HIPAA is the Health Information Portability and Accountability Act, passed 1996. Its purpose is to require that all hospitals and physician offices in the United States keep electronic medical records on all their patients, allow those records to be quickly shared with other institutions, and also preserve patient privacy. The full text of this act can be found at http://aspe.hhs.gov/admnsimp/pl104191.htm

The law was quite ambitious, and the timetable set for its provisions has not been met. In fact, only one aspect of the law is becoming enforced: the Privacy Rule.

When most people speak of HIPAA, they know only about this Privacy Rule, and not about the overarching goal of Portability. Indeed, this is the only part of the act that is currently enforced. The new emphasis on privacy has had a large number of good and bad effects.

Some of the benefits of HIPAA include an increased awareness of computer security, and increased safeguards for patient privacy both inside and outside of hospitals.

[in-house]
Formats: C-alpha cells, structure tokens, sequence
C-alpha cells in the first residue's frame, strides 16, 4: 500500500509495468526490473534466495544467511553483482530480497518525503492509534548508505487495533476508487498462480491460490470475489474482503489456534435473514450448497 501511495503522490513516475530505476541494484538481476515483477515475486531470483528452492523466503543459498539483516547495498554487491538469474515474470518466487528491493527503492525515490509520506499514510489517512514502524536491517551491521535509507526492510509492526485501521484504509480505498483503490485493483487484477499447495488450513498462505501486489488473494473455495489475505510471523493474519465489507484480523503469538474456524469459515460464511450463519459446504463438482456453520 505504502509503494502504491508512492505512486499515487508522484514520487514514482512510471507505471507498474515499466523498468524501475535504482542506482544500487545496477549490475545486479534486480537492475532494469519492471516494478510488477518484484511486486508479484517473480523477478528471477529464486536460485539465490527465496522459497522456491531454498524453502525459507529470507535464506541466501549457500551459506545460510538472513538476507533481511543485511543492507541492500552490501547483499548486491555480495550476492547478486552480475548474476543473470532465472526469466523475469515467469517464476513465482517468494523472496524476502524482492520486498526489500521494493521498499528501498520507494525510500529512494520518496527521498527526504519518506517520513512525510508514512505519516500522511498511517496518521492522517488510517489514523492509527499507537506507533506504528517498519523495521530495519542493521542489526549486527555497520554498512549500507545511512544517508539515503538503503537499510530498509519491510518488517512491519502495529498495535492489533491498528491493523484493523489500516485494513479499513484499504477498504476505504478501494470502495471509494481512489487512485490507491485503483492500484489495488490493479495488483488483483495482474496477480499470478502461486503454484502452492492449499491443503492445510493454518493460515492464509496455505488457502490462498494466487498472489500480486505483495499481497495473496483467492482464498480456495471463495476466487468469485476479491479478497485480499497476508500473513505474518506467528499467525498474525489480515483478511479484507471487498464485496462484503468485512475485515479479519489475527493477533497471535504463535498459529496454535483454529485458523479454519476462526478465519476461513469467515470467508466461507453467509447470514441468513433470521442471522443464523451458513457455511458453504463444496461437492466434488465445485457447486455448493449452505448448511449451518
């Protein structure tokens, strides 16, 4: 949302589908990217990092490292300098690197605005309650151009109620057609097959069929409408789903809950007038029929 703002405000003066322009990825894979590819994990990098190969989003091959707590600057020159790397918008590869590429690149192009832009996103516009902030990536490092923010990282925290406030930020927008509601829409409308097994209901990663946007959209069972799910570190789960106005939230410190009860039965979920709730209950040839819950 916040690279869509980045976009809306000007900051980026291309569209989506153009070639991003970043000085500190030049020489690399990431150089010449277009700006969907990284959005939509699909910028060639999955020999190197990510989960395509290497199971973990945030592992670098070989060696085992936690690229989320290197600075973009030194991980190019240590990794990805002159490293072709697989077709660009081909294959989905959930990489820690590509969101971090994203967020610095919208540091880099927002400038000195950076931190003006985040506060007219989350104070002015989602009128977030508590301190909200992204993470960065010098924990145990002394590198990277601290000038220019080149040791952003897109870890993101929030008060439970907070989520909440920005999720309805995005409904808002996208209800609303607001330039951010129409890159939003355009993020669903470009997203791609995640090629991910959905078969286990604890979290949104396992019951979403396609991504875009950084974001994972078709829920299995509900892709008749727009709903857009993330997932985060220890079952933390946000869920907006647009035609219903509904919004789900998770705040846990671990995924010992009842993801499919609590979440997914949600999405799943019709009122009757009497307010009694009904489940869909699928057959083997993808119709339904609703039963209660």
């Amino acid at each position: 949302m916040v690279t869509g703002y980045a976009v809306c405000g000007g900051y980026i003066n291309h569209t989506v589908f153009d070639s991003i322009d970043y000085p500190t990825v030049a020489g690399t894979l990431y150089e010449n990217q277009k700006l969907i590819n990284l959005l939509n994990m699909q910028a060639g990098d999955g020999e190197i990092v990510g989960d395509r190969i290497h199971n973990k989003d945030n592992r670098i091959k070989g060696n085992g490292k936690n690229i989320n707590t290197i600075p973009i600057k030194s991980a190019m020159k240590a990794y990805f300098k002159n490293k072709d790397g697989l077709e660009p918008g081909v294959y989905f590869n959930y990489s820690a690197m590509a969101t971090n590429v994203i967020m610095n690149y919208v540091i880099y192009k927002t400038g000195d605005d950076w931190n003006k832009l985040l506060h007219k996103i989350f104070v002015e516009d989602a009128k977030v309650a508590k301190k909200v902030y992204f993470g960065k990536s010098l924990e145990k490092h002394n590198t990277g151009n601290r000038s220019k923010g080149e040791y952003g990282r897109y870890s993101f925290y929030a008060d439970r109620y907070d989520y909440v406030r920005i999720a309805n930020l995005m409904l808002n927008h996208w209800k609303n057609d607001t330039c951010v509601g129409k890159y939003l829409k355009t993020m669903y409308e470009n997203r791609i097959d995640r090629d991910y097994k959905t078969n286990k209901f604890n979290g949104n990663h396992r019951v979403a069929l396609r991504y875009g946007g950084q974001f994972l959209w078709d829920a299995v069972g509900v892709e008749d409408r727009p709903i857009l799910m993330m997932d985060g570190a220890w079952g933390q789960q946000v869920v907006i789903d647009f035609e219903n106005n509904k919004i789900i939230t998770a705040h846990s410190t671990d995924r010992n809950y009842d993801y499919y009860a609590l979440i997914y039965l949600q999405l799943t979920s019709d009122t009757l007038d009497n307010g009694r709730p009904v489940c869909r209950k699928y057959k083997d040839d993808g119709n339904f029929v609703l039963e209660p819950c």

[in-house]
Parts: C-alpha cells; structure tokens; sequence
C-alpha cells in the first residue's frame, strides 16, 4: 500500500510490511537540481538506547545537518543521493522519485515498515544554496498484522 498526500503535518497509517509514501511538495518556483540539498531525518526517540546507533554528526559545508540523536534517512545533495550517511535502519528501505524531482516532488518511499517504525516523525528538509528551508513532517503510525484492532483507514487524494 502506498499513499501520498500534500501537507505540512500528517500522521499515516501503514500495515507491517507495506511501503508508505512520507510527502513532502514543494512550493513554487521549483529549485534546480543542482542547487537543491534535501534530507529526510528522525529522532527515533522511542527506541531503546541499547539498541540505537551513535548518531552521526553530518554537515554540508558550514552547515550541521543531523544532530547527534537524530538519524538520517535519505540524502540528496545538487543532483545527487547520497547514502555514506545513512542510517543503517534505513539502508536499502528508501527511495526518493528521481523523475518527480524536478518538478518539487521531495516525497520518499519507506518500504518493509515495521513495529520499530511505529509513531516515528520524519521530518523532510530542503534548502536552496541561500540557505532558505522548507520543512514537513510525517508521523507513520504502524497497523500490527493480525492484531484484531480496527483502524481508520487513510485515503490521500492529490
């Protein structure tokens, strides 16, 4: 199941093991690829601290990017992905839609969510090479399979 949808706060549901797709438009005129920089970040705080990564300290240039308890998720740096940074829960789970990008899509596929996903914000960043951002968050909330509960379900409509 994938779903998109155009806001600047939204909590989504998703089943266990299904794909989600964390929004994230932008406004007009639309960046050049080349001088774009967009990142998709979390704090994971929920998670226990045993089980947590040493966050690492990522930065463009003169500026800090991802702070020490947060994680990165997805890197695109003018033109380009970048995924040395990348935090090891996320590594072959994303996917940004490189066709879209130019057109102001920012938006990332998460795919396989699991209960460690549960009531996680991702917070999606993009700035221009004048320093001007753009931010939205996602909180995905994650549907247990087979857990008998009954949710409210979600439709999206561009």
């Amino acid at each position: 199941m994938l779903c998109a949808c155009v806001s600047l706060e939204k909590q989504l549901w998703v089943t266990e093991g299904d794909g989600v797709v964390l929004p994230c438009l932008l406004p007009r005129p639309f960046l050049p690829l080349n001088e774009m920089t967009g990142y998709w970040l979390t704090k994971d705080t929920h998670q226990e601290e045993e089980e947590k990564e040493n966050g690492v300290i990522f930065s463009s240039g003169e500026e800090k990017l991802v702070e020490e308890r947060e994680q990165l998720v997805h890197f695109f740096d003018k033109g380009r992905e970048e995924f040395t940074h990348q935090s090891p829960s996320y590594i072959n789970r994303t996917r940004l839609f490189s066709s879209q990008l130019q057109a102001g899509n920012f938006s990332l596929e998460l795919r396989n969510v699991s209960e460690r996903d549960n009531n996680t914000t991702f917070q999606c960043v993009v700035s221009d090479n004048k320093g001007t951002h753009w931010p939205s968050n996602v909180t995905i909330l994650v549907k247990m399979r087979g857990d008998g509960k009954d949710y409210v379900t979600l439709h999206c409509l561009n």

The drawbacks include increased difficulty for patients to access their own information, longer waits for physicians to obtain health records, and increased distance from the community. If a patient's family wants to come and visit, they now may not be told where that patient is, or even whether they are in the hospital. Where before a patient's place of worship would often be told of the illness to pray for them or visit the sick, this is now impossible.

Many people hope that the provisions of HIPAA will be amended or clarified to help patients remain in touch with their community, or that the other provisions will one day become reality. For now the word HIPAA is most often uttered as an excuse as to why someone is about to do something stupid.

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